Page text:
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Michelle M. Hamilton

In Beyond Faith: Belief, Morality and Memory in a Fifteenth-Century Judeo-Iberian Manuscript, Michelle M. Hamilton sheds light on the concerns of Jewish and converso readers of the generation before the Expulsion. Using a mid-fifteenth-century collection of Iberian vernacular literary, philosophical and religious texts (MS Parm. 2666) recorded in Hebrew characters as a lens, Hamilton explores how its compiler or compilers were forging a particular form of personal, individual religious belief, based not only on the Judeo-Andalusi philosophical tradition of medieval Iberia, but also on the Latinate humanism of late 14th and early 15th-century Europe. The form/s such expressions take reveal the contingent and specific engagement of learned Iberian Jews and conversos with the larger Iberian, European and Arab Mediterranean cultures of the 15th-century.

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Edited by Harry Lesser

The authors of these papers vary in age, nationality and professional background. They share a belief that all too often older people are not treated justly or fairly, and also a belief that this is particularly true with regard to a proper respect for their dignity as people and a proper allocation of medical and social resources. Their papers, in various ways, give evidence as to what is happening and arguments, based on philosophical ethics, as to why it is wrong. The authors also have a range of proposals, backed by argument and evidence, and drawing on factual material as well as philosophical argument, as to what could be done to improve the situation. This is a book for anyone, whether themselves elderly, looking after an older person, professionally involved in working with older people, or simply realising that one day they will be old, who wants to learn about what is wrong with the present situation and how it might be made better.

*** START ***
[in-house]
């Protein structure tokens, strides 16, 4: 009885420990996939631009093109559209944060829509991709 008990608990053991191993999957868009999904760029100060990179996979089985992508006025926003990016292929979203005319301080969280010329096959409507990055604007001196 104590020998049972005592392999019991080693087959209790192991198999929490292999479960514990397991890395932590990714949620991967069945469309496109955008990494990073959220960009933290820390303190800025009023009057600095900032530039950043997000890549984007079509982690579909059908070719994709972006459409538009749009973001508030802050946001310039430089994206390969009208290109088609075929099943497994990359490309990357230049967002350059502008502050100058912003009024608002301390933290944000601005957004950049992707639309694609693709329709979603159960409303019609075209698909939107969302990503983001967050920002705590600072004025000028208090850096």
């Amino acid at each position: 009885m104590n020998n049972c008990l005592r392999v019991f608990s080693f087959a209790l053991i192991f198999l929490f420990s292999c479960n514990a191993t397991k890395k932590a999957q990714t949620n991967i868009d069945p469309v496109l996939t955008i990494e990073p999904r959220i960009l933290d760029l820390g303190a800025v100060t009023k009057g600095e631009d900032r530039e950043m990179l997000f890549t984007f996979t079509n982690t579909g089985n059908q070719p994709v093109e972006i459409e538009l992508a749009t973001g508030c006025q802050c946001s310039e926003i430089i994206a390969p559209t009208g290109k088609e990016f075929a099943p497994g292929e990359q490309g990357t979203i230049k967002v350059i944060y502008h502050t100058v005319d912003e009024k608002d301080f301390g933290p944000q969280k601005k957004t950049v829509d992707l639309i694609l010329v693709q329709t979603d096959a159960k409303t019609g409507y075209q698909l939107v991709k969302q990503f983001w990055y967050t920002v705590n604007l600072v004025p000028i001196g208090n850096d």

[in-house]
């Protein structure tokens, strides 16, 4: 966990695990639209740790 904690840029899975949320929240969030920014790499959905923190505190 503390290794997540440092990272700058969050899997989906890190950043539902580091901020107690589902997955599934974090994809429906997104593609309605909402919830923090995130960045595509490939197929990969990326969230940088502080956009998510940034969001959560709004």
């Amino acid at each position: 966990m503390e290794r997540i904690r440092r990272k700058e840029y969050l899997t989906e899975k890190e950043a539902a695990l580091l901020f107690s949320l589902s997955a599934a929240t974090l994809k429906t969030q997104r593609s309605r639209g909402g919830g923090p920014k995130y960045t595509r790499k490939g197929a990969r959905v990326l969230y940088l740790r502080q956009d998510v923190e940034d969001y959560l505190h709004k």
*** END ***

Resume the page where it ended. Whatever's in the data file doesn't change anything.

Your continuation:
Social Brain Matters

Stances on the Neurobiology of Social Cognition

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Edited by Oscar Vilarroya and Francesc Forn i Argimon

This book examines philosophical and scientific implications of Neodarwinism relative to recent empirical data. It develops explanations of social behavior and cognition through analysis of mental capabilities and consideration of ethical issues. It includes debate within cognitive science among explanations of social and moral phenomena from philosophy, evolutionary and cognitive psychology, neurobiology, linguistics, and computer science. The series Cognitive Science provides an original corpus of scholarly work that makes explicit the import of cognitive-science research for philosophical analysis. Topics include the nature, structure, and justification of knowledge, cognitive architectures and development, brain-mind theories, and consciousness.

Beyond Liberal Egalitarianism

Marx and Normative Social Theory in the Twenty-First Century

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Tony Smith

Progressive theorists and activists insist that contemporary capitalism is deeply flawed from a normative point of view. However, most accept the liberal egalitarian thesis that the serious shortcomings of market societies (financial excess, inequality, and so on) could be overcome with proper political regulation. Building on Marx's legacy, Tony Smith argues in Beyond Liberal Egalitarianism that advocates of this thesis (Rawls, Habermas, Stiglitz, et al.) lack an adequate concept of capital and the state. These theorists also fail to comprehend new developments in world history ensuring that the 'destructive' aspects of capitalism increasingly outweigh whatever 'creative' elements it might continue to possess. Smith concludes that a normative social theory adequate to the twenty-first century must explicitly and unequivocally embrace socialism.